passing me the cheesecake.

Suddenly it all makes sense.
Like when he cries Mama! in his dreams.
Awakens empty-armed. Abandoned.

He does not cry out for me.

Shoved under our door, a flyer:
“If you find a dead bird, call 1-877-WNV-BIRD.”
Lost between the bed and the mirror, I look and look.

He hides his obsession in a stack of magazines
in the bathroom. A blur of a girl, naked,
disappearing in a doorway. It could be his mother.

He locks the door.

Plump bird. Feathered nest.
Force-fed. Fois gras.
Fattened up for slaughter.

Someone’s dinner. Someone’s daughter.

When he hits me because I look like his mother,
he pulls back his fist, takes aim at her caged facsimile.
I hold perfectly still.

We both know he could never hit his mother. 


* * * * *


Your open ‘fridge is the floodlight
at a Hollywood premiere,
a beacon for gourmands,
a newly-minted saint.
It lights up Sunset Blvd. from Olivera Street
to the beach.

Your smile is the blancmange of my sugar crave.
It bowls me over,
makes me gluttonous, ravenous,
makes me eat gelato, and pomme frites,
lick pasta with prosciutto in red sauce
from the hollow of your throat,
makes me want to eat pussy,
and cheesecake, and macaroons,
wash it all down with a robust Amorone,
tamp it down with unfiltered, brown, Sherman cigarettes,
makes me want to eat my way
down your menu.

So I went to Whole Foods to get a chicken,
cooked it just the way you like it,
with mushrooms and onions and truffle oil,
stuffed it with wild rice
and naked photos of Ursula Andress,
served it in the kitchen of my high-rise on Spring Street,
watched you eat it,
wolf it down, the same way
I’d like to eat you.


* * * * *

Gold Star Lesbian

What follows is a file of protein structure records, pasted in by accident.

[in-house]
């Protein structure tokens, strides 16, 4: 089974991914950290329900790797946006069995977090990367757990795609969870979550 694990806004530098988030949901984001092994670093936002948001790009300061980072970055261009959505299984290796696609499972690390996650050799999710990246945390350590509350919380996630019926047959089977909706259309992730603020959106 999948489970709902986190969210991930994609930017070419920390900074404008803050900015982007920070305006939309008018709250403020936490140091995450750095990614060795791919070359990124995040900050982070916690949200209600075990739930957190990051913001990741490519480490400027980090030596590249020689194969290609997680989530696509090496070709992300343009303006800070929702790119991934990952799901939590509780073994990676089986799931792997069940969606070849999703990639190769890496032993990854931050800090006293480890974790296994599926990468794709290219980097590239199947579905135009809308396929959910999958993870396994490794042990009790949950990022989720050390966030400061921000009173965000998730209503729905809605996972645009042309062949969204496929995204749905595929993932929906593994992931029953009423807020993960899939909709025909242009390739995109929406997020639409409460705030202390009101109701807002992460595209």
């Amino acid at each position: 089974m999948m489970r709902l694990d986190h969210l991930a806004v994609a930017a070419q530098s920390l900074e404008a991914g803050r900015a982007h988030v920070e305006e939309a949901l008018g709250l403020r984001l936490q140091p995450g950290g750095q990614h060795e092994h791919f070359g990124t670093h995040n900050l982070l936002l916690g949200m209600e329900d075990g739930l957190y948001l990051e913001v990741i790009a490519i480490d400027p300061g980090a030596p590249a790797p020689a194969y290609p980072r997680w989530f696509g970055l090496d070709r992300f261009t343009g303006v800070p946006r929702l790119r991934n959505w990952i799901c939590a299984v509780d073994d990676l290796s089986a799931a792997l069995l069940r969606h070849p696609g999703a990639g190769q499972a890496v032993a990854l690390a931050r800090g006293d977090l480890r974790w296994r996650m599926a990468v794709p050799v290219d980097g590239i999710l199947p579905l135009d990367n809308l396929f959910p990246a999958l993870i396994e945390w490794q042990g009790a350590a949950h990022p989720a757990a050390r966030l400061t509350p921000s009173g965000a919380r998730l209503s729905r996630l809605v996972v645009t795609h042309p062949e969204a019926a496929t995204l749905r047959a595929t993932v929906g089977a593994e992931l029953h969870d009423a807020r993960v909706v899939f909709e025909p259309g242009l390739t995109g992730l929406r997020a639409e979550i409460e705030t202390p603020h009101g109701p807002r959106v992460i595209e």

Once, in a moment of recklessness, I fell in love with Phoebe, an older, yet still delicious lipstick lesbian, who swore she would spoil me for any man. My first ex-husband was shacked up with my ex-best friend; husband #2 was lurking, just around the corner. It was a window. Phoebe, a buyer for Bullocks Wilshire, that art deco building gleaming on Miracle Mile, used her employee discount to clothe me in style, bought me silk blouses, linen trousers, tailored suits. She liked her women sleek. Understated. Wild hair tamed into a lacquered updo, secured with antique Japanese combs. I was a whole new me. Squelched. Ladylike, but for the four-inch stilettos and the fuchsia corset sequestered inside my high-buttoned faux-modesty. I reveled in how it arched my back, my breasts thrust forward, an offering. Phoebe liked it, too. She’d trace the corset stays encircling my ribs with her index finger, her eyes glued to mine like Mesmer. Underneath all that polish and restraint beat a frenzied heart. You would not believe how fast that tailored suit hit the floor, stilettos kicked off like a pesky persona. She was a Gold Star lesbian, untouched by men, although plenty must have pursued her, her golden hair and haughty beauty an irresistible lure. I was all in, worshipful; I followed Phoebe around like a dog. She swore she’d been alone for years, that I was her re-awakening, that no one had ever made her come so good. But that night, at her favorite club, the fresh graffiti on the toilet stall wall told a different story: